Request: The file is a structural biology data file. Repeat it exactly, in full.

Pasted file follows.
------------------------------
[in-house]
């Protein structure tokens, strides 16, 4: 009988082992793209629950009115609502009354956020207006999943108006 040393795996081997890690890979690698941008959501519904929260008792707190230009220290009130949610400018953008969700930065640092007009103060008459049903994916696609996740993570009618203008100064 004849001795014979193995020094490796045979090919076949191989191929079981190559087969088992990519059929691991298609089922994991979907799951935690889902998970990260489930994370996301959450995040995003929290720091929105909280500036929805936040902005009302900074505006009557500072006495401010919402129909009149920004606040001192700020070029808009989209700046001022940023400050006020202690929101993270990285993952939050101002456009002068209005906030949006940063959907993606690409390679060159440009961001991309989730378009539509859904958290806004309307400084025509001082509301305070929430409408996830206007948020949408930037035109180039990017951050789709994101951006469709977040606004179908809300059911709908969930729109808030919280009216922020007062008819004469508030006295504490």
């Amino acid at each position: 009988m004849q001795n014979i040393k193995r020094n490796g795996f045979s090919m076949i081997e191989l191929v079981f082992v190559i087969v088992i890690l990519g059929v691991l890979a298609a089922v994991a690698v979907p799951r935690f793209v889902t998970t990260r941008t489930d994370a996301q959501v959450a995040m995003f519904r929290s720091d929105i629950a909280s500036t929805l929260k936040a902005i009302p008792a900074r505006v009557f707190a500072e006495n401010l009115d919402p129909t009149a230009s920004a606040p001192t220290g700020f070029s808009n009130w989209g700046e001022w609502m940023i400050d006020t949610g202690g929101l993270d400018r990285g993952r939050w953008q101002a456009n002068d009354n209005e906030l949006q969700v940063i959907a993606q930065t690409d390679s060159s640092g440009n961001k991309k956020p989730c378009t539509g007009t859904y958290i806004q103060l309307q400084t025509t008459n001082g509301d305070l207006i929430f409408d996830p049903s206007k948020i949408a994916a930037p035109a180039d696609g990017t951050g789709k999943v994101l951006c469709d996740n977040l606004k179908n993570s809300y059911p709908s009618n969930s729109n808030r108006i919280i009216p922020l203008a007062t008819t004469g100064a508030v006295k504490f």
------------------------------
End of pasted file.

[in-house]
């Protein structure tokens, strides 16, 4: 009988082992793209629950009115609502009354956020207006999943108006 040393795996081997890690890979690698941008959501519904929260008792707190230009220290009130949610400018953008969700930065640092007009103060008459049903994916696609996740993570009618203008100064 004849001795014979193995020094490796045979090919076949191989191929079981190559087969088992990519059929691991298609089922994991979907799951935690889902998970990260489930994370996301959450995040995003929290720091929105909280500036929805936040902005009302900074505006009557500072006495401010919402129909009149920004606040001192700020070029808009989209700046001022940023400050006020202690929101993270990285993952939050101002456009002068209005906030949006940063959907993606690409390679060159440009961001991309989730378009539509859904958290806004309307400084025509001082509301305070929430409408996830206007948020949408930037035109180039990017951050789709994101951006469709977040606004179908809300059911709908969930729109808030919280009216922020007062008819004469508030006295504490």
């Amino acid at each position: 009988m004849q001795n014979i040393k193995r020094n490796g795996f045979s090919m076949i081997e191989l191929v079981f082992v190559i087969v088992i890690l990519g059929v691991l890979a298609a089922v994991a690698v979907p799951r935690f793209v889902t998970t990260r941008t489930d994370a996301q959501v959450a995040m995003f519904r929290s720091d929105i629950a909280s500036t929805l929260k936040a902005i009302p008792a900074r505006v009557f707190a500072e006495n401010l009115d919402p129909t009149a230009s920004a606040p001192t220290g700020f070029s808009n009130w989209g700046e001022w609502m940023i400050d006020t949610g202690g929101l993270d400018r990285g993952r939050w953008q101002a456009n002068d009354n209005e906030l949006q969700v940063i959907a993606q930065t690409d390679s060159s640092g440009n961001k991309k956020p989730c378009t539509g007009t859904y958290i806004q103060l309307q400084t025509t008459n001082g509301d305070l207006i929430f409408d996830p049903s206007k948020i949408a994916a930037p035109a180039d696609g990017t951050g789709k999943v994101l951006c469709d996740n977040l606004k179908n993570s809300y059911p709908s009618n969930s729109n808030r108006i919280i009216p922020l203008a007062t008819t004469g100064a508030v006295k504490f």